If you think you are experiencing symptoms of COVID-19 you can try this quick, online self-assessment tool: https://covid19.thrive.health/

 Content Editor ‭[3]‬

Public Health experts are quite confident that Coronavirus Disease is spread through droplet transmission, which is consistent with all other coronaviruses. This type of transmission from person to person occurs only after symptoms develop when infected people cough or sneeze and produce droplets.

There is no reported evidence of airborne transmission. 

We don't have evidence that people without symptoms pose a risk to others.

If you think you have symptoms of COVID-19 (for example fever, coughing, and/or difficulty breathing), please stay home, and self-isolate for 10 days after the initial start of your symptoms. After 10 days, if your temperature is normal and you feel well, you may return to your routine activities. Coughing may persist for several weeks, so a cough alone does not mean you need to continue to self-isolate beyond 10 days. Please seek medical care if respiratory symptoms worsen.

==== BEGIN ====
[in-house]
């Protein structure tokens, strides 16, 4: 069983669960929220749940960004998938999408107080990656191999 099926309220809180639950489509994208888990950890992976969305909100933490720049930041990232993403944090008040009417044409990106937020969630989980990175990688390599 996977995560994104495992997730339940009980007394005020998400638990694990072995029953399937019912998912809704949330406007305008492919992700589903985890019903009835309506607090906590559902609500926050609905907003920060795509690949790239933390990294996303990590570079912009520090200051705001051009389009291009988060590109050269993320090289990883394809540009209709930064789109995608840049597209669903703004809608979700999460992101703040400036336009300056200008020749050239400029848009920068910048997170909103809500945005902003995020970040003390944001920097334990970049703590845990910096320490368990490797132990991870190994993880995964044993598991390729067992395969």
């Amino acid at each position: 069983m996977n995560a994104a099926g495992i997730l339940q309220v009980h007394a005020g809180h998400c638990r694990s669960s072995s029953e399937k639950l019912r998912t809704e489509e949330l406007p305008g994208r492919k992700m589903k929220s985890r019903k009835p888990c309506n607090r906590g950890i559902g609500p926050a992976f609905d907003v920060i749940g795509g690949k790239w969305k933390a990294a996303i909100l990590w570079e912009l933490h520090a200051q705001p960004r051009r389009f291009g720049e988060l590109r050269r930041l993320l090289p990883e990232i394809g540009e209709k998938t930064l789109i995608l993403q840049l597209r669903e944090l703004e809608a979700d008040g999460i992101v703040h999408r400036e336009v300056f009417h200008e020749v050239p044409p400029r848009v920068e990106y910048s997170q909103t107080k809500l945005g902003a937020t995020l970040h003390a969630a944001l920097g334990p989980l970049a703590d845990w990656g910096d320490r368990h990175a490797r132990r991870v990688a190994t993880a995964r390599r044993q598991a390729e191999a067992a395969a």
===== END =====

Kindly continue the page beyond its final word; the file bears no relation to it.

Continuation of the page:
COVID-19 presents as a mild illness in the majority of patients; testing is not recommended for those who have mild respiratory symptoms. If respiratory symptoms worsen, please call 811 or your health care provider.

A self-assessment tool from the Ministry of Health is available at https://covid19.thrive.health/